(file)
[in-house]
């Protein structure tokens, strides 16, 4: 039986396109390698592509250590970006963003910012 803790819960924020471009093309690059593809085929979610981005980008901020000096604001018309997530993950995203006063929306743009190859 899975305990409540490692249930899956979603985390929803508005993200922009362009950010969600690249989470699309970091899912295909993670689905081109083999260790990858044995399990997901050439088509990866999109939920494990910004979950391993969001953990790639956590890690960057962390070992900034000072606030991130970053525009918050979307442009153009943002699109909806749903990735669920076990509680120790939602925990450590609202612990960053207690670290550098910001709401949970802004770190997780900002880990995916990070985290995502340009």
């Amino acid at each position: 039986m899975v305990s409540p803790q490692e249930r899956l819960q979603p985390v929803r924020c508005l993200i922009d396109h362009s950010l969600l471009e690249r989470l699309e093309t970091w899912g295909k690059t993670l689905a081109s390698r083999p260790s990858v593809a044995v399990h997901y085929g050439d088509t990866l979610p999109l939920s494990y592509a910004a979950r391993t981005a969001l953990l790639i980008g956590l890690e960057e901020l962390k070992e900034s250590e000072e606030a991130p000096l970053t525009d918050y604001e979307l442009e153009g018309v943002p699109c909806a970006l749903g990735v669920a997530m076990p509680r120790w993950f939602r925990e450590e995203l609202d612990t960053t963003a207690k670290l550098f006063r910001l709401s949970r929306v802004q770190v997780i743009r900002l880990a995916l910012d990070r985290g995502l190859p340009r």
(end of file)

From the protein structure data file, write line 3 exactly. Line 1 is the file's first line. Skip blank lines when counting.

């Amino acid at each position: 039986m899975v305990s409540p803790q490692e249930r899956l819960q979603p985390v929803r924020c508005l993200i922009d396109h362009s950010l969600l471009e690249r989470l699309e093309t970091w899912g295909k690059t993670l689905a081109s390698r083999p260790s990858v593809a044995v399990h997901y085929g050439d088509t990866l979610p999109l939920s494990y592509a910004a979950r391993t981005a969001l953990l790639i980008g956590l890690e960057e901020l962390k070992e900034s250590e000072e606030a991130p000096l970053t525009d918050y604001e979307l442009e153009g018309v943002p699109c909806a970006l749903g990735v669920a997530m076990p509680r120790w993950f939602r925990e450590e995203l609202d612990t960053t963003a207690k670290l550098f006063r910001l709401s949970r929306v802004q770190v997780i743009r900002l880990a995916l910012d990070r985290g995502l190859p340009r």